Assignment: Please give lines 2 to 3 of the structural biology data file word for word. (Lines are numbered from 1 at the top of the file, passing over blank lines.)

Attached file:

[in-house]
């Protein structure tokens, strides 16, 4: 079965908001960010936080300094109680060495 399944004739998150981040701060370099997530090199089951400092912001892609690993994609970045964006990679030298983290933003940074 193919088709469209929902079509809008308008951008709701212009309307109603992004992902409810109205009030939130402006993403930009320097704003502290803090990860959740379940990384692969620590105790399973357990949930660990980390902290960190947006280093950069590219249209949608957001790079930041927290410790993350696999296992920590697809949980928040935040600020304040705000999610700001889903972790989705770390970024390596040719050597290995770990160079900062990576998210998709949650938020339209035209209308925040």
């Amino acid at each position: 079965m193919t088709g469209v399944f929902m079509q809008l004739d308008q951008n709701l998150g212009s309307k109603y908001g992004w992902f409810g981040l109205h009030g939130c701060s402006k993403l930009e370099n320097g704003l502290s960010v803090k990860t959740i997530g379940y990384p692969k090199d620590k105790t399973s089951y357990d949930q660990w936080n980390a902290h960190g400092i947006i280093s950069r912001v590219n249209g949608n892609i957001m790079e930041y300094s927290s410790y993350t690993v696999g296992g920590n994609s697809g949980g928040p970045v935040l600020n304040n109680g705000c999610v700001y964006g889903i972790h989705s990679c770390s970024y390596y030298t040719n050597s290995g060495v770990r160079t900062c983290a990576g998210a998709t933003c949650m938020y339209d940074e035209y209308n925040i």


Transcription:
């Protein structure tokens, strides 16, 4: 079965908001960010936080300094109680060495 399944004739998150981040701060370099997530090199089951400092912001892609690993994609970045964006990679030298983290933003940074 193919088709469209929902079509809008308008951008709701212009309307109603992004992902409810109205009030939130402006993403930009320097704003502290803090990860959740379940990384692969620590105790399973357990949930660990980390902290960190947006280093950069590219249209949608957001790079930041927290410790993350696999296992920590697809949980928040935040600020304040705000999610700001889903972790989705770390970024390596040719050597290995770990160079900062990576998210998709949650938020339209035209209308925040």
């Amino acid at each position: 079965m193919t088709g469209v399944f929902m079509q809008l004739d308008q951008n709701l998150g212009s309307k109603y908001g992004w992902f409810g981040l109205h009030g939130c701060s402006k993403l930009e370099n320097g704003l502290s960010v803090k990860t959740i997530g379940y990384p692969k090199d620590k105790t399973s089951y357990d949930q660990w936080n980390a902290h960190g400092i947006i280093s950069r912001v590219n249209g949608n892609i957001m790079e930041y300094s927290s410790y993350t690993v696999g296992g920590n994609s697809g949980g928040p970045v935040l600020n304040n109680g705000c999610v700001y964006g889903i972790h989705s990679c770390s970024y390596y030298t040719n050597s290995g060495v770990r160079t900062c983290a990576g998210a998709t933003c949650m938020y339209d940074e035209y209308n925040i």